Posted on March 28 2023
The same logic applies to special occasions, with 21st birthdays and retirement being obvious choices. And of course, what better way to celebrate your team's victory than with a celebratory watch?
But what about a watch that pays tribute to a nation's fallen heroes?
Whilst not a new concept, it's definitely a tricky proposition. That's the task that Avi-8 set itself when it created the Royal British Legion Tri-Service Chronograph, a watch that remembers Britain's war dead.
Avi-8 Royal British Legion Limited Edition Tri-Service - AV-4102-RBL-01
Avi-8 Royal British Legion Limited Edition Watch Review
If you're already familiar with Avi-8, you'll know that the brand is built around flight, emphasising military aircraft, usually from the British Royal Air Force. Previously I've featured an Avi-8 watch that paid tribute to a hero of the Battle of Britain and a model created to honour Hawker Hunter aircraft.
Avi-8 is a company that is easy to understand. Their brand values are consistent, and they are focused on creating watches that are inspired by aviation - as their name suggests. This sets them apart from many other companies.
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Its current collection features watches inspired by the iconic Hawker Harrier, the P-51 Mustang, and of course, the Spitfire. These watches tend to be large, and rugged and boast a strong military aesthetic. So with that in mind, I unpacked the brand's latest release, a watch that raises funds for the Royal British Legion - a charity that helps past and present members of the armed forces.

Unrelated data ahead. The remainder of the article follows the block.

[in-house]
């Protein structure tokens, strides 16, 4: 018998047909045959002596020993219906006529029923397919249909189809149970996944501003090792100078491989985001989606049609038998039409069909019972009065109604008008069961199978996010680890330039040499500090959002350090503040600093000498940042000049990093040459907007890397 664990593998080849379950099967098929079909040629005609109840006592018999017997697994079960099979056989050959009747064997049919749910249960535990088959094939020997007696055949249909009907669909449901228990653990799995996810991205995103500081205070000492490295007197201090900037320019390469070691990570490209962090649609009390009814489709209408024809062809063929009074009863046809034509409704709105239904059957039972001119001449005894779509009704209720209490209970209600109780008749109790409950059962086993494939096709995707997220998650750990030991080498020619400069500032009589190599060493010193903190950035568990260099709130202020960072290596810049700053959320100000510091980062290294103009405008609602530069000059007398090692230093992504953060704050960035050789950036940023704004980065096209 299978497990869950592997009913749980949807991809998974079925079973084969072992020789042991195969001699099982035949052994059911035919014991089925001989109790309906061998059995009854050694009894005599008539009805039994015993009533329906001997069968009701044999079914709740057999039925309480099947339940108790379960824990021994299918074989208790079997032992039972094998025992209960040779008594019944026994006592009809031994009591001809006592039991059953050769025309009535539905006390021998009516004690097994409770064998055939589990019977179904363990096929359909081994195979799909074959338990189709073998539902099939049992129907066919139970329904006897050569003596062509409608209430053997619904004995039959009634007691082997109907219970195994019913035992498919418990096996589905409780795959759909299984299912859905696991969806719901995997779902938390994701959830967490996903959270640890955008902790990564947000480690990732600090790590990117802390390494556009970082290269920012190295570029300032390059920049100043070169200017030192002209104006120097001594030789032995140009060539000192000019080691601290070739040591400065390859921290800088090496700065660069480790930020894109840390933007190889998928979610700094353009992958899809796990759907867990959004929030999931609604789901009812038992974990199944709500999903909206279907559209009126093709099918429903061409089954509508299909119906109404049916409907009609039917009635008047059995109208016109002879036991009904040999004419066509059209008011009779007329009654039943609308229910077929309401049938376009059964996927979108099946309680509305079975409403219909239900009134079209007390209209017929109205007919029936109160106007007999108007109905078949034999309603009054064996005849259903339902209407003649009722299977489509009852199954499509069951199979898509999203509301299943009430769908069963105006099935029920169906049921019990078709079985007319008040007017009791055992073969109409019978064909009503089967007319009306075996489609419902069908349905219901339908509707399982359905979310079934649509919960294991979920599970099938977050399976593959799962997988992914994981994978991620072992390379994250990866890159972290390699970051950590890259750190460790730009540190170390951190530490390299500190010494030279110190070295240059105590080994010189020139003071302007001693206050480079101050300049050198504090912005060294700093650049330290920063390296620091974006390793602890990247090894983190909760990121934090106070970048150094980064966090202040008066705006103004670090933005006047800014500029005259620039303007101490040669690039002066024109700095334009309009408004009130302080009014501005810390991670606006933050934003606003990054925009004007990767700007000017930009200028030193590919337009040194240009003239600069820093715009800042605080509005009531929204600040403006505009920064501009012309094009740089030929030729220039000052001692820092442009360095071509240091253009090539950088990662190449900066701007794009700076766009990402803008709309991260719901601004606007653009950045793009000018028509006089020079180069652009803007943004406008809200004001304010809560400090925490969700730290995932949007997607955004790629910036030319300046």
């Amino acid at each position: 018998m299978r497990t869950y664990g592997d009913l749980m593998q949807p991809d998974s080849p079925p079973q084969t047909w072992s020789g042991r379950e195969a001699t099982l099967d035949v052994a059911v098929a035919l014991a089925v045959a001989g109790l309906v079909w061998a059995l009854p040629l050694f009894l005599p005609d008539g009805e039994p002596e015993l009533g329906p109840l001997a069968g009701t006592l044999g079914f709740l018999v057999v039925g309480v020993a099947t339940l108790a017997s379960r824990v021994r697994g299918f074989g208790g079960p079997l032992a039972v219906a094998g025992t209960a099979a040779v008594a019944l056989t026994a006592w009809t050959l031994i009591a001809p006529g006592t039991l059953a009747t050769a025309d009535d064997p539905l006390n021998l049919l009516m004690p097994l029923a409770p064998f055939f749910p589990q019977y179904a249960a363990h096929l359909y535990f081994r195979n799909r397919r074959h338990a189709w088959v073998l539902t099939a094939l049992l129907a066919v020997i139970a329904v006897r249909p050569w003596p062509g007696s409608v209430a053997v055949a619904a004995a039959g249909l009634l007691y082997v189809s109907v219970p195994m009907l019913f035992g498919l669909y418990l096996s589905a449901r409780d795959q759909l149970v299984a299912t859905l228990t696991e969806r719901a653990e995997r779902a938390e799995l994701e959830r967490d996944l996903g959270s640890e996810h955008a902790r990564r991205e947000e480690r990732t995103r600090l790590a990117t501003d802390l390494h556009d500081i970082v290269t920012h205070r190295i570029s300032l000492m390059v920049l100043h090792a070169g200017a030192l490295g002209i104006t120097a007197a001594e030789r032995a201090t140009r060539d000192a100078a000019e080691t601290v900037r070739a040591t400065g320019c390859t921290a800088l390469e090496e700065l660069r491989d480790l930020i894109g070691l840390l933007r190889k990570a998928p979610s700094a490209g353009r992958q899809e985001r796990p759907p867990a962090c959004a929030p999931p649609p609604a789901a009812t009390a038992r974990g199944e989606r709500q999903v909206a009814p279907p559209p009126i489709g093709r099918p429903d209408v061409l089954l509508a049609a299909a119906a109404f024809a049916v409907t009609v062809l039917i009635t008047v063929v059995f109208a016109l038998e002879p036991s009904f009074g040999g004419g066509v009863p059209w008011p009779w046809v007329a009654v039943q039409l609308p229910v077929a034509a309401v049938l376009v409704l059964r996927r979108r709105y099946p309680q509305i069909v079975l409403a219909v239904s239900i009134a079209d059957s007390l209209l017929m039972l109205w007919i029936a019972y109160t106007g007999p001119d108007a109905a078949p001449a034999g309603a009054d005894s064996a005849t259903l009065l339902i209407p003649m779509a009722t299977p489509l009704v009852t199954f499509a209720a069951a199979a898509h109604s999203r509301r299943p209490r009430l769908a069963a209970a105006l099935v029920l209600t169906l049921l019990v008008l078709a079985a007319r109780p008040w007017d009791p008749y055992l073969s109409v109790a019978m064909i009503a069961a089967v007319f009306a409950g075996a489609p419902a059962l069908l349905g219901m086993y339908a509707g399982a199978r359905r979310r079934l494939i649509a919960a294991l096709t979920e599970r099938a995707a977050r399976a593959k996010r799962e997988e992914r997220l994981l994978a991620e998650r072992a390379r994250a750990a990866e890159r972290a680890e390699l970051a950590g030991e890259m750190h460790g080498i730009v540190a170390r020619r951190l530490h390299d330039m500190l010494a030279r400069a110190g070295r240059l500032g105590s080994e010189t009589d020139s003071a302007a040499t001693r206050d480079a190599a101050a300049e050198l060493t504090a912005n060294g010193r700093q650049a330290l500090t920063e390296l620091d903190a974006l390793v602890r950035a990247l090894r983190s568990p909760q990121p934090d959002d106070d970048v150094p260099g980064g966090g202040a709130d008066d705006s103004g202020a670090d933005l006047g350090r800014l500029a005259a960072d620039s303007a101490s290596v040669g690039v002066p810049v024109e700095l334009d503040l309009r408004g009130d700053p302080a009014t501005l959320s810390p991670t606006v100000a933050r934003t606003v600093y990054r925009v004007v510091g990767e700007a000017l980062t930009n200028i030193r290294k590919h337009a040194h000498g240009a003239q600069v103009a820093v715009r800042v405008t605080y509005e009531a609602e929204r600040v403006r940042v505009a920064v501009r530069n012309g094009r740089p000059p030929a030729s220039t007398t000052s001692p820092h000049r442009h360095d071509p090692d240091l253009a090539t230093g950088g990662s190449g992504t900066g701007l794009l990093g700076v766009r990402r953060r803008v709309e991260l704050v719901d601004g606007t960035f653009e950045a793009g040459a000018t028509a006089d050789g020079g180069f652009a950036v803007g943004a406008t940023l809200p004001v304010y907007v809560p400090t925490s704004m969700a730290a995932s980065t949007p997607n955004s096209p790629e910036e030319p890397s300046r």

For this release, Avi-8 has opted for a quartet of limited edition models, each with 500 individually numbered pieces. Named after places with British military significance - Nairobi, Marlborough Lines, Portsmouth and High Wycombe - the Tri-Service model celebrates the three arms of the British military. Each watch features a different colour dial and strap.
As you'll see, the inspiration behind this watch is beyond the RAF, and that makes sense. The Royal British Legion - and the money this model raises for that cause - aids all three arms of Britain's armed forces. So the watch, with its Tri-Service name, honours Britain's dead across all the military.
In keeping with the British Legion's branding, the watch and its packaging both utilize the red poppy, an international symbol of remembrance.
And what about the watch?
Unsurprisingly, it's still an aviation-inspired piece. The design harks back to a previous era while being recognisable as a pilot's chronograph. It's a mid-sized watch that cleverly incorporates the poppy emblem into its design. I was pleased to note that it's a little smaller than previous Avi-8 watches I've worn and has a design that is also more restrained than some of its other models.
But don't worry, there's still an element of flamboyance.
We've come to expect some flashes of colour in Avi-8 designs and the brand is well-versed in teasing out these distinctive touches. In this case, my favourite unconventional element is so subtle that you'll probably miss it on a first glance.
So what do we have?
The High Wycombe variant is a 42mm meca-quartz chronograph with a robust stainless steel case and busy black dial. It's paired with a vintage-looking tan leather strap and housed in colourful packaging that advertises Avi-8 and the British Legion's latest collaboration.
Let's dig into it and I'll point out the detail you might have missed.
The Avi-8 British Legion Chronograph Watch in Detail
Like the Certina DS+ that I reviewed recently, this Avi-8 watch is presented in distinctive packaging. As you can see, the Royal British Legion branding eclipses Avi-8's own logo and the box and extras feature poppy decorations.
I like it. There's a strong message here - a message of remembrance and pride in our Armed Forces (yes, I know Avi-8 is actually owned by Hong-kong based Dartmouth Brands). The packaging is colourful, but tasteful, and houses the watch, an extra NATO strap, a strap replacement tool and warranty cards. At first glance, it slightly overshadows the watch.